SOEs' profits rose 24.6 percent in the first 10 months as economy improves
State-owned enterprises in China saw their profit growth quicken in the first 10 months of this year amid an improving economy and deepening reform, official data showed on Tuesday.
Combined SOE profits rose 24.6 percent year-on-year to 2.39 trillion yuan ($360.2 billion) from January to October, the Ministry of Finance said on its website.
The growth was slightly lower than the 24.9 percent increase seen in the first three quarters but higher than the 21.7 percent expansion in the first eight months.
SOEs directly under the central government posted a 17.8 percent increase in profit to 1.55 trillion yuan, while local SOEs' profit rose by 39.4 percent to 837.5 billion yuan during the January-October period.
"The profit growth of SOEs is mainly because of the supply-side structural reforms, improving international and national economy and weak performance several years ago," said Ji Xiaonan, a former chairperson of the Board of Supervisors for Key Large-Sized State-Owned Enterprises.
"As a major component of the real economy, the better performance of SOEs will generate new growth momentum for the real economy this year," said Ji.
A more efficient, flexible and market-oriented management mechanism has laid the groundwork for further SOE ownership reform, Ji said, noting that the country should not relax its efforts to reduce the asset-liability ratio of SOEs.
The business revenue of SOEs amounted to 42 trillion yuan, up 15.4 percent year-on-year. Their operating costs increased by 14.6 percent to 40.61 trillion yuan during the same period.
By the end of October, the total assets of SOEs stood at 150.63 trillion yuan, while their liabilities reached 99.21 trillion yuan, both up around 11 percent compared with the same period last year.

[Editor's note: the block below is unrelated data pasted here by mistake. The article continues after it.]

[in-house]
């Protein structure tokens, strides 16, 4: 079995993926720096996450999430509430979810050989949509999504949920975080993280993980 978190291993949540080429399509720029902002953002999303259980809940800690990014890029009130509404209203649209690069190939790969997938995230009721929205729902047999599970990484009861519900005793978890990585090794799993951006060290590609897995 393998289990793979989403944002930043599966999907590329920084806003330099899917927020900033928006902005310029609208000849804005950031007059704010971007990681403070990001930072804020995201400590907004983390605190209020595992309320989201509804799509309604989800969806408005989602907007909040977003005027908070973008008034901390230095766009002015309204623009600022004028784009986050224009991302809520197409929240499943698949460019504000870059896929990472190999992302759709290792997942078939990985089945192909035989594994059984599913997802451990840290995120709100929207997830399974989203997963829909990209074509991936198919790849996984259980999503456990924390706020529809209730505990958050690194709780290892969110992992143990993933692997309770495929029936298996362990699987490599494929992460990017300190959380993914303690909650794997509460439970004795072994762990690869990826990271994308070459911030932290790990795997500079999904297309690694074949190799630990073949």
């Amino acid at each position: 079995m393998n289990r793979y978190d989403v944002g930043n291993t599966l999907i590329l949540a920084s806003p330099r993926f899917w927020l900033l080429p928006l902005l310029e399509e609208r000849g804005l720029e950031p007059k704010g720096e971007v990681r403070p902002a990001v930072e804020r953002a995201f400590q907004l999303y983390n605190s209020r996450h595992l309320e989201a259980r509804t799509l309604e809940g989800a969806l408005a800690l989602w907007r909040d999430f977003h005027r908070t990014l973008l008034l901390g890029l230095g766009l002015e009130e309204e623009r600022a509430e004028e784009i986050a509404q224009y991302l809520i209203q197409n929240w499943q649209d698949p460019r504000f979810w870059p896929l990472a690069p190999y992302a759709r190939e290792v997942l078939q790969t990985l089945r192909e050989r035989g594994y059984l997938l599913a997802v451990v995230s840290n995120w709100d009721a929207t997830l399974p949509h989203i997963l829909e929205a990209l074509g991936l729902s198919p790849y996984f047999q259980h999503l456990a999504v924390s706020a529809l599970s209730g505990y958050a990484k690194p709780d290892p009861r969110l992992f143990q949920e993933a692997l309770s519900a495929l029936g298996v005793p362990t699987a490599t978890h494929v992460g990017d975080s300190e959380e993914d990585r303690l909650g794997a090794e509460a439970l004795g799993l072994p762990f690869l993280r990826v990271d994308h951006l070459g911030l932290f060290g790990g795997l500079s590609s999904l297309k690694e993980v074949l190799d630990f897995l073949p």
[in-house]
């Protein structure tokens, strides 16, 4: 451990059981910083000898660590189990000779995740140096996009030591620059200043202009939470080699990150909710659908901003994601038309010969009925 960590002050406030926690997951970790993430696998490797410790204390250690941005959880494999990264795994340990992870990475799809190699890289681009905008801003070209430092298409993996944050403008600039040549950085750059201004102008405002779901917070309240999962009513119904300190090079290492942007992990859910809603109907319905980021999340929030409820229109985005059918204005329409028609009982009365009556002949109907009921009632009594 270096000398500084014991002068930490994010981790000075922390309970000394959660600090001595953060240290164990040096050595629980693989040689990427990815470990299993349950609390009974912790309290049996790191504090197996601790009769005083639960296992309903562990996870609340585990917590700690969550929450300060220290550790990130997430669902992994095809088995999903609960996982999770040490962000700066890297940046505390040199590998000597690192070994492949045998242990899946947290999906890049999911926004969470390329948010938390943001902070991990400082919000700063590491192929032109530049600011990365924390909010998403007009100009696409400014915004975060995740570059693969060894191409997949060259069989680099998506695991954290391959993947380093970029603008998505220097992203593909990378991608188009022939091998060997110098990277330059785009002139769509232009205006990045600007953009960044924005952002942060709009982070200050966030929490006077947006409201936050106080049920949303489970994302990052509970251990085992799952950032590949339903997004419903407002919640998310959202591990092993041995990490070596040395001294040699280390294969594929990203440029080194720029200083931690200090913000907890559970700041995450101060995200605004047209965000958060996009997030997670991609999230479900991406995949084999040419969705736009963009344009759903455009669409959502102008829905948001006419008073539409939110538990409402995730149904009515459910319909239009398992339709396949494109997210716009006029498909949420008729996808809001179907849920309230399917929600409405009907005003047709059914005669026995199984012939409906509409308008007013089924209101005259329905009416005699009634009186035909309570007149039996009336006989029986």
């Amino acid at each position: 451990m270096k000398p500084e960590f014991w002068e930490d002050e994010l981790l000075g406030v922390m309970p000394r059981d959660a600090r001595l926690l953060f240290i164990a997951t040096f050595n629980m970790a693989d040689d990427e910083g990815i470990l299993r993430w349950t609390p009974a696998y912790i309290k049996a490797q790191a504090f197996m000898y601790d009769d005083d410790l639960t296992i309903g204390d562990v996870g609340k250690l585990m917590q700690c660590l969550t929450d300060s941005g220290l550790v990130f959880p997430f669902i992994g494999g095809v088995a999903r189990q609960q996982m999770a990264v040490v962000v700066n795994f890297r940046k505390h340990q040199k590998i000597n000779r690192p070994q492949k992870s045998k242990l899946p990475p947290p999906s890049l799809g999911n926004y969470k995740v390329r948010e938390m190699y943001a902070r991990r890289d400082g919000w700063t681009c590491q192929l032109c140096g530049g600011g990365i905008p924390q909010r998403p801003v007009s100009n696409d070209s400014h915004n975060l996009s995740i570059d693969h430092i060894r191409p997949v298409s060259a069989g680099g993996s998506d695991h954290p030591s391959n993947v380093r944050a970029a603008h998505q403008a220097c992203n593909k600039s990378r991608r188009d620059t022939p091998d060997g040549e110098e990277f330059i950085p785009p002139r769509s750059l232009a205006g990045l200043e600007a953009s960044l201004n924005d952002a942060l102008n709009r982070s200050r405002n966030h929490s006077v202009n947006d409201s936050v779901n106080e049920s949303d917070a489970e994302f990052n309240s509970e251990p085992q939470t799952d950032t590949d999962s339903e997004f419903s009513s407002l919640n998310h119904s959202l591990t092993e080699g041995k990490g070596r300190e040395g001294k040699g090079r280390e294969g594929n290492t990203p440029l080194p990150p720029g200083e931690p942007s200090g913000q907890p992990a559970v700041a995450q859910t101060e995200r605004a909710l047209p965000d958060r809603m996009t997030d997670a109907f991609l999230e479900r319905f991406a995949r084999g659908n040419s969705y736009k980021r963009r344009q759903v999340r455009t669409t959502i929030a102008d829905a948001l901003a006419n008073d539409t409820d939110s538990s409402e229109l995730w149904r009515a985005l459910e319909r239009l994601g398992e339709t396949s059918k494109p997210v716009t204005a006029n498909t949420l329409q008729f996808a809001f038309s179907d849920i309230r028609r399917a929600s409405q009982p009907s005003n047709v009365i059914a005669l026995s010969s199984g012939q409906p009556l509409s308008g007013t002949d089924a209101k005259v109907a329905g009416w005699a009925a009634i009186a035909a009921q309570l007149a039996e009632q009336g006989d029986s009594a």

SOEs in the steel, non-ferrous metals, coal, and petrochemical industries enjoyed relatively large profit increases, but power generation firms suffered significant declines, the data showed.
China has 150,000 SOEs at different levels, which manage more than 100 trillion yuan in assets and employ more than 30 million people.
However, many SOEs have experienced stagnating growth due to a lack of competition.
The government is trying to improve their performance and efficiency through mixed ownership reform and market-oriented management.
In July, the State Council released an action plan that required all central SOEs, excluding financial and cultural bodies, to complete corporate governance reforms by the end of this year, which is expected to help clear away institutional barriers for further SOE reform.
The country has picked a group of 31 SOEs, run by regional authorities or the central government, for the third round of mixed ownership reform, according to the National Development and Reform Commission.
So far, 19 central SOEs in the first two batches－including China Unicom and China Eastern－have undergone mixed-ownership reforms in the power generation, oil and gas, railway and telecommunications sectors.